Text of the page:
"Avocado Hand" Can Require Surgery To Fix
Great, so now drinking is ruined too. You might as well start eating healthy like some kind of a*****e, because at this point your skin's going to need all the help it can get. So for dinner you decide to chop up some avocados, because you've heard they're good for you, and put them in whatever avocados go in, other than guac for your 17-cheese-and-12-meat nachos. You grab an avocado and a knife, and oh my god it's right back to the hospital with you.
"Avocado hand" sounds like something baby boomers made up to decry millennials, but it's a real term -- albeit a casual medical euphemism for "slicing your f*****g hand wide open." Out of unfamiliarity with the fruit and its innards, people are chopping avocados and either hitting the hard pit inside or successfully rendering the fruit atwain, only to tempt fate by hacking at the pit with a knife to remove it. Either way, the knife will bounce off the pit, or the pit will rotate and slide, and the knife will suddenly be lodged in your palm.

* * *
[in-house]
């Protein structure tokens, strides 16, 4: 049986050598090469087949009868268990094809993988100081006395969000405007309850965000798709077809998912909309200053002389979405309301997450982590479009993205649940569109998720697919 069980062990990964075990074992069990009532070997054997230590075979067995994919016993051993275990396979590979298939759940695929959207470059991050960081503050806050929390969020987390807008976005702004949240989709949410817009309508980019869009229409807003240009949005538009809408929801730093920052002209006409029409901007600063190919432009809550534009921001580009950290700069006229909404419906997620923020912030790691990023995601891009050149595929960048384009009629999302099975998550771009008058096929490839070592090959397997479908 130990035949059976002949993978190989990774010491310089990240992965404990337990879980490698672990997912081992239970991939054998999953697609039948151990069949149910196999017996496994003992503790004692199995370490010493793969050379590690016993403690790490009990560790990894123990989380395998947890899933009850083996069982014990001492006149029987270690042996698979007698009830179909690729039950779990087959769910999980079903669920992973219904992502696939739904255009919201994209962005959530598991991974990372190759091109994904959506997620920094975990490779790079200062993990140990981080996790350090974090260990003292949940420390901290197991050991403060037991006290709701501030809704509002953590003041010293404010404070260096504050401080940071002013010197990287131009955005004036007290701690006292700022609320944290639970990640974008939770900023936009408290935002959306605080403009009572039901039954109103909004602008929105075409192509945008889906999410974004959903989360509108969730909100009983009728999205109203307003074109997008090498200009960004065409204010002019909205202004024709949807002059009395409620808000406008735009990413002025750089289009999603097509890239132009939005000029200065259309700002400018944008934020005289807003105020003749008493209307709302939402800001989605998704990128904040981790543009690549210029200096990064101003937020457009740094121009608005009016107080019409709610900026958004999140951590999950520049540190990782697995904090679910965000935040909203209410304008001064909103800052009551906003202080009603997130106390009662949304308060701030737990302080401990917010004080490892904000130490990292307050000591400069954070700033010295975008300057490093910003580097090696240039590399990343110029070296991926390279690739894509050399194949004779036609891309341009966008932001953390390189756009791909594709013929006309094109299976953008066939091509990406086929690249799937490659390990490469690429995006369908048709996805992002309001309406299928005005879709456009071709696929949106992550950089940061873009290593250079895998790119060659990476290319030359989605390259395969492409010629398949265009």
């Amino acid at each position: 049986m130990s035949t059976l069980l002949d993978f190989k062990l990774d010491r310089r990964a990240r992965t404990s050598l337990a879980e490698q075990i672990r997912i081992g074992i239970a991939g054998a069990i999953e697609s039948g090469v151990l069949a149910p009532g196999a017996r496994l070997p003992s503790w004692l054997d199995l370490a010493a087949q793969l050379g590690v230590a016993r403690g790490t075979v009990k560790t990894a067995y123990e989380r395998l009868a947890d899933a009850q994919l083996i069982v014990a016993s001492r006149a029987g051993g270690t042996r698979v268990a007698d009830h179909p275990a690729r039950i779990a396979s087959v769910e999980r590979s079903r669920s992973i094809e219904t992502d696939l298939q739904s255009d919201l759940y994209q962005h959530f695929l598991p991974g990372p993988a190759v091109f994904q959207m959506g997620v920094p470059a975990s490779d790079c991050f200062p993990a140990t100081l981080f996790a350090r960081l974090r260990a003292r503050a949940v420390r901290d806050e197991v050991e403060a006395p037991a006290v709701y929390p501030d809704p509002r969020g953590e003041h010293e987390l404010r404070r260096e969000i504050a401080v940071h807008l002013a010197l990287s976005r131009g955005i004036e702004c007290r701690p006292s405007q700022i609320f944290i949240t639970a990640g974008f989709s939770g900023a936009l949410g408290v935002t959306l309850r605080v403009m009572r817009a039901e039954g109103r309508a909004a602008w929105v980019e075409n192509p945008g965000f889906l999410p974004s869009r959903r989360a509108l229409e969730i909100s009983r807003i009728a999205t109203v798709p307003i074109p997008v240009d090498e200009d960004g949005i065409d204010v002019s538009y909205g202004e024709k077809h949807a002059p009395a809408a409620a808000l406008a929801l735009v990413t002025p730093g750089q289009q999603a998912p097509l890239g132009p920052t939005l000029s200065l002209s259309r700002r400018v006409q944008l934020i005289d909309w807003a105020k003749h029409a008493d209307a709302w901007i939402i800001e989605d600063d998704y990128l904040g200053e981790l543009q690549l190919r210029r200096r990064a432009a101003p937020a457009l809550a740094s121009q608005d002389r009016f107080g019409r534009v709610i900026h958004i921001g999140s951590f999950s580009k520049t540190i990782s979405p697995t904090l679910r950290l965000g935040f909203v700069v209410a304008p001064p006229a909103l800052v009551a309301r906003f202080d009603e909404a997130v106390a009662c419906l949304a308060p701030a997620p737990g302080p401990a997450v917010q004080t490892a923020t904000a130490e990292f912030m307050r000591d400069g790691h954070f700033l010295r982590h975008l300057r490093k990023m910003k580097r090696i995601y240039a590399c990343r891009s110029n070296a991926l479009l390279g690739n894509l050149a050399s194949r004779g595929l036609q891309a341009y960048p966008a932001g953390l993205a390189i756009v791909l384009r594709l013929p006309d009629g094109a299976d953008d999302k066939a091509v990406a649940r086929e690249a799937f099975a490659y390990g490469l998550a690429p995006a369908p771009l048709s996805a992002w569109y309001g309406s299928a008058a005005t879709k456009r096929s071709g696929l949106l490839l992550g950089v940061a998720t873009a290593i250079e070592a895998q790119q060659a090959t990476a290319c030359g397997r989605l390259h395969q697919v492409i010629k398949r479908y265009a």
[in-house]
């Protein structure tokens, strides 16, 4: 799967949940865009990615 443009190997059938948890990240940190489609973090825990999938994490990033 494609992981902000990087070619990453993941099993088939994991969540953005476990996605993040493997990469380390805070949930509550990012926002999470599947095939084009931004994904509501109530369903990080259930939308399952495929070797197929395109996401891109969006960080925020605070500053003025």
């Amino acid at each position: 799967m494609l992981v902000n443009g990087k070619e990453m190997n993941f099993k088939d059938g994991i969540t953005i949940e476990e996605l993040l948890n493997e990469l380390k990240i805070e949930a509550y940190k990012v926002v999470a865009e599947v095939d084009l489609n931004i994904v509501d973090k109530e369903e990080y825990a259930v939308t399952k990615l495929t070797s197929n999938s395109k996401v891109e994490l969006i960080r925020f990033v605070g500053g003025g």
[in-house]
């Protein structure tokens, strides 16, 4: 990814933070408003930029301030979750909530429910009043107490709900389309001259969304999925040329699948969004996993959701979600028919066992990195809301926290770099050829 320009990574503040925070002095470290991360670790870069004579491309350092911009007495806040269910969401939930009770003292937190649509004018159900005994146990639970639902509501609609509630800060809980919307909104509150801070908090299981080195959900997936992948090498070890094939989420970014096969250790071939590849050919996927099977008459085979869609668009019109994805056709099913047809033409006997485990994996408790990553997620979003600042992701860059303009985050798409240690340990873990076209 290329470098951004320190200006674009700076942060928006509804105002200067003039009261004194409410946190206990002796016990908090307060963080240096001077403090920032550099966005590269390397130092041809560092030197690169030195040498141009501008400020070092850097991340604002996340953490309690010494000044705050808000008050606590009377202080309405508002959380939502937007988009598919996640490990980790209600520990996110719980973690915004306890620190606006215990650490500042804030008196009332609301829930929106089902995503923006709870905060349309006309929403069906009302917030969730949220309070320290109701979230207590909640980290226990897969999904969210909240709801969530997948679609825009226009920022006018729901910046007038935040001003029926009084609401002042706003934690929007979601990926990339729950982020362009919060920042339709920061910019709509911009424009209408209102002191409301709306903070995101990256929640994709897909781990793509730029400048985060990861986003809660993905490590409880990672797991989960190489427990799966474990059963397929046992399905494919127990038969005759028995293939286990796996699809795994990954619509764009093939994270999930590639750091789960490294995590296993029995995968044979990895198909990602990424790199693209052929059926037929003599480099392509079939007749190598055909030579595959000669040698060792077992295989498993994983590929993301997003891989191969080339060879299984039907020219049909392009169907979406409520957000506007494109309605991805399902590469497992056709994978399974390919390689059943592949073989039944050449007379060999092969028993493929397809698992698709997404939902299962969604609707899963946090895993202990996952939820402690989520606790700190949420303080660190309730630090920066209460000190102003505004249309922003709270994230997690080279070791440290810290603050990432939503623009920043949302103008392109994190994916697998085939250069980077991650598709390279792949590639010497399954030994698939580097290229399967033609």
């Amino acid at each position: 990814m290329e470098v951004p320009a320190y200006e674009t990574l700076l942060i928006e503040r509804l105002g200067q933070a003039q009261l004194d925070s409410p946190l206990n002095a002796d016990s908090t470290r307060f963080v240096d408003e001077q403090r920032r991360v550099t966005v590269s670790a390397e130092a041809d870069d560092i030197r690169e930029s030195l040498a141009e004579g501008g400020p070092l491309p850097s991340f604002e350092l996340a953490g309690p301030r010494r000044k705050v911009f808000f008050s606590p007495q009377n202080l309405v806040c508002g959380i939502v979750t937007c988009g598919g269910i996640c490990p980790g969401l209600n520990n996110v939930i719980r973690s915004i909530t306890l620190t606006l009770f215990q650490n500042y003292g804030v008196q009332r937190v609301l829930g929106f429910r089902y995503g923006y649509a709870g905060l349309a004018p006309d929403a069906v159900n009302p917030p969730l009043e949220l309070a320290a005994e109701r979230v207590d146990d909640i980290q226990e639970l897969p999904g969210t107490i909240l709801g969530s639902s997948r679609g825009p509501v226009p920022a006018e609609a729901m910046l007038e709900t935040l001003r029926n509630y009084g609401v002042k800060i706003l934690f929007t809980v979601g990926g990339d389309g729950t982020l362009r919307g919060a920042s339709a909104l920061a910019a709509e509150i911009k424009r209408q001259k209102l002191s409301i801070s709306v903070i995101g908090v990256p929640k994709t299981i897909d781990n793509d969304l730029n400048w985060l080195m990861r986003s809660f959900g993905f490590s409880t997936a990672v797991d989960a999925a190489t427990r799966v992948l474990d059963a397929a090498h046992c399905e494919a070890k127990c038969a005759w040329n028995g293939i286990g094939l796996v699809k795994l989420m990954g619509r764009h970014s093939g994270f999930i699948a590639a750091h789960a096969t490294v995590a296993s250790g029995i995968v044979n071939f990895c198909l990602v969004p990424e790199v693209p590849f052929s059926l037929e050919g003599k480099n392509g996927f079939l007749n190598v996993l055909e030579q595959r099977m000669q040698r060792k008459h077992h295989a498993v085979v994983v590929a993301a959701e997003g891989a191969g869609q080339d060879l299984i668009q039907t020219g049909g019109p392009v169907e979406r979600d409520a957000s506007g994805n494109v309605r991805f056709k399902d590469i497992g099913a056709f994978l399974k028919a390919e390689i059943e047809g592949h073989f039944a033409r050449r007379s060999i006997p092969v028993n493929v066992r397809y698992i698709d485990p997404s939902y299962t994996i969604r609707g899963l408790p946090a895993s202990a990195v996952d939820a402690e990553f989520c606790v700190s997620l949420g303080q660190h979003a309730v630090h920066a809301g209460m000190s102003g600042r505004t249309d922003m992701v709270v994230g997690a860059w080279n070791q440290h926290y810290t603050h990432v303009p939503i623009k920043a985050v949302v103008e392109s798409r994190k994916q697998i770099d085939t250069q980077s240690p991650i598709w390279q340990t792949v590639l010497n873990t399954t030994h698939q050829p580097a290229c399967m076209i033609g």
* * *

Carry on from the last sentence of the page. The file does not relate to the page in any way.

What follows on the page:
The cuts can often be so nasty that intricate surgery is needed to repair nerve and tendon damage. In extreme cases, the injured hand never fully recovers its functionality. Oh, and the wounds come with both a nasty risk of infection and a nasty risk of having to put up with endless jokes from your friends and family.
Natashaphoto/Adobe StockA sharp knife, a soft palm, and a fruit whose hardness runs from "unset gelatin" to 'collapsed star" ... what could possibly happen?